Throughout the lifetime of Baby Boomers, we have witnessed a dramatic change in the shopping experience. For many boomers, shopping meant going to your local store to physically choose and buy a product. Now, in 2018, we live in a world with declining physical stores negatively correlating with the incline of online shops and services. As we make this paradigm shift in society, it is important to note the impact of these changes on each generation. Without the right approach, it is possible for a brand to ostracise certain demographics, leaving out large chunks of society.
According to a 2016 article from Forbes Boomers spend close to 50% of all Consumer Packed Goods (CPG) dollars, and dominate 119 out of the top 123 CPG categories, but only 5% of ad dollars are directed at them. Moreover, a previous study by the University of Michigan demonstrated that marketing campaigns targeting Boomers are twice as likely to be successful as those targeting millennials.
So why have marketers neglected such a crucial audience for so long in exchange for the harder to obtain younger generation? The article goes on to advocate that it might be due to the Ponce de León Effect – the obsessive search for a fountain of youthful consumers and catering to them, resulting in fear that advertising to Boomers may stigmatize their brands.
There are many steps a business can take to ensure its approach to this market is successful. A recent article in BluLeadz highlighted this with some excellent examples. For instance, Camping World ensures reliable consistency between their desktop and mobile websites to help keep things simple. In addition to this, the site is responsive for smaller screens, which enables shoppers to browse for RVs easily from a smartphone. What’s more, the company has gone to the effort of showcasing an older couple with their extended family in its featured image.
Other businesses such as AARP have also been keeping it simple, especially for their social media posts. In the post here, AARP markets to its members and potential members on Twitter, without the use of the site’s signature hashtags. Instead, they use straightforward text and facts to pull the user in. Impressively, this isn’t the first time AARP has got it correct with advertising to Boomers. As this post demonstrates, they have their finger on the pulse when it comes to the brand loyalty of this demographic.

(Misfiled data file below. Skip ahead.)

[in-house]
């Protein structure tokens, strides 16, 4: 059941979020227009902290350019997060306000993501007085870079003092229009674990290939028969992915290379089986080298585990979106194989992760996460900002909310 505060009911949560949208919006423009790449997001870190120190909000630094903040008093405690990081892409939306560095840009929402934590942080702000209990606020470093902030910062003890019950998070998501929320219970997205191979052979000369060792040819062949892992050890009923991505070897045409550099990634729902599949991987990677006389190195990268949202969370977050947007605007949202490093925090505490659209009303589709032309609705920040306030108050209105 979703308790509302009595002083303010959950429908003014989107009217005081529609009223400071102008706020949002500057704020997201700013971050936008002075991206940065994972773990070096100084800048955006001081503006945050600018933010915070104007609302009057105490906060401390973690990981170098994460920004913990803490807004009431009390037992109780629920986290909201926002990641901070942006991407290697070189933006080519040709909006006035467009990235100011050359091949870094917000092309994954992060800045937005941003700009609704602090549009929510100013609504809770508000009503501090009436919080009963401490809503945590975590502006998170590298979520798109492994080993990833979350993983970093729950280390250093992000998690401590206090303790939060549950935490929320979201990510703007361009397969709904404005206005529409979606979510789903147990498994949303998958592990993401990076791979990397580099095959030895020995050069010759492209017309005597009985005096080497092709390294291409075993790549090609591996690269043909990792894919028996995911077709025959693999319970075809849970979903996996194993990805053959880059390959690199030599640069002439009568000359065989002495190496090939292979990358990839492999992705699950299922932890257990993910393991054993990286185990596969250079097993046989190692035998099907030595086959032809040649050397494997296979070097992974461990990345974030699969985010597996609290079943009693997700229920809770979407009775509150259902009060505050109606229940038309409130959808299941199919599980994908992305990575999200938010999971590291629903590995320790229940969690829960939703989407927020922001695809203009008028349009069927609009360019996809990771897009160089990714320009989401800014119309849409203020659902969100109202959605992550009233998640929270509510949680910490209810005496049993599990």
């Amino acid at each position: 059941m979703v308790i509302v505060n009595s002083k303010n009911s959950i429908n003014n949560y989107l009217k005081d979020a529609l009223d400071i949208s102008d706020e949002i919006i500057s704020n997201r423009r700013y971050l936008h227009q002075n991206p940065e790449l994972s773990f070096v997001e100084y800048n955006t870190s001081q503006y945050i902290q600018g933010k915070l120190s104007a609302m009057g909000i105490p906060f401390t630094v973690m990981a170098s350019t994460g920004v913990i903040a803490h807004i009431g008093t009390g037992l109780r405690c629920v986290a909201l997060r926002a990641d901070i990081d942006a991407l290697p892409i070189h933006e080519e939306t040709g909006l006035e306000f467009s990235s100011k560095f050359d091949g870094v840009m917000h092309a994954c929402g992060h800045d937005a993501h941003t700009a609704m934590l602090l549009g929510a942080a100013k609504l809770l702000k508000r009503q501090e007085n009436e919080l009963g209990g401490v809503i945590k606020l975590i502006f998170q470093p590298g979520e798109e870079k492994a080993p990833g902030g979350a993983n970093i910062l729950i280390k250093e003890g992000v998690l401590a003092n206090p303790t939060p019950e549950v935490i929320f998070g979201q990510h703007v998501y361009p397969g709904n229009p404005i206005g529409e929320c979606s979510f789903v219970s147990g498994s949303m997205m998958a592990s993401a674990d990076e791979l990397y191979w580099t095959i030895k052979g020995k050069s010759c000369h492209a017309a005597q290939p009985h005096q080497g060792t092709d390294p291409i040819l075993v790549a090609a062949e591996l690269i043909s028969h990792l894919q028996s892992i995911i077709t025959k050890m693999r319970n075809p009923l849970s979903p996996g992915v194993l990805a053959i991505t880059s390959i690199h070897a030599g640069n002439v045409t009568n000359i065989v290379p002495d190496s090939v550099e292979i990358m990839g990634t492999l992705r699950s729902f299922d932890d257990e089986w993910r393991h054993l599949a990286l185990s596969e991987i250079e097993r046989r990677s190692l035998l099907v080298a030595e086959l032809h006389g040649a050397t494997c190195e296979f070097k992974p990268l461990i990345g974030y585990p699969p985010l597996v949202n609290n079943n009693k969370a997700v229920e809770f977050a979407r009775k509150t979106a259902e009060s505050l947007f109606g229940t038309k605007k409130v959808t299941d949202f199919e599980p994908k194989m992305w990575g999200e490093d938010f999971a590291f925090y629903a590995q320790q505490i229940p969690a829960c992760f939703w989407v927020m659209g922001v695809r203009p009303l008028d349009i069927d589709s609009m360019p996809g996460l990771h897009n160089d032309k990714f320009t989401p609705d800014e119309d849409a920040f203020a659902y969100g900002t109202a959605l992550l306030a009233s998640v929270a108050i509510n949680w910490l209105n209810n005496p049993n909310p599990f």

And AARP isn’t the only company to successfully navigate the murky waters of resonating with this age group. We spoke with Jonathan Breeze, the CEO of AardvarkCompare.com, a travel insurance comparison site for seniors, who says “At AardvarkCompare, we use the word ‘revere’ – are we reverential to our older customers? Are we empathetic to their needs and desires? Do we build product and process around them? Or, do we bundle them up with everyone else, and expect our older customer to adapt to our business?”
He adds “Businesses must be mindful of the challenges and opportunities that customers face through different stages of life. Businesses should constantly consider how they can help a customer in their 50’s, 60’s, 70’s and 80’s, and help celebrate the opportunities that exist as we age. We tend to bunch ‘older’ customers into one category, yet this is a group with a 40 year age differential. Companies need to be mindful of the stage of life, and consider what problems they can solve, what joy they can bring. In short, revere your older customers, build or adapt products and services specifically for them.”
Evidently, a one size fits all approach is not enough to crack this market. Baby Boomers might not be the first approach for conventional businesses to target, but, if previous statistics and research show us anything, it’s that they are a market well worth giving the time and attention to.
Disclosure: This article includes a client of an Espacio portfolio company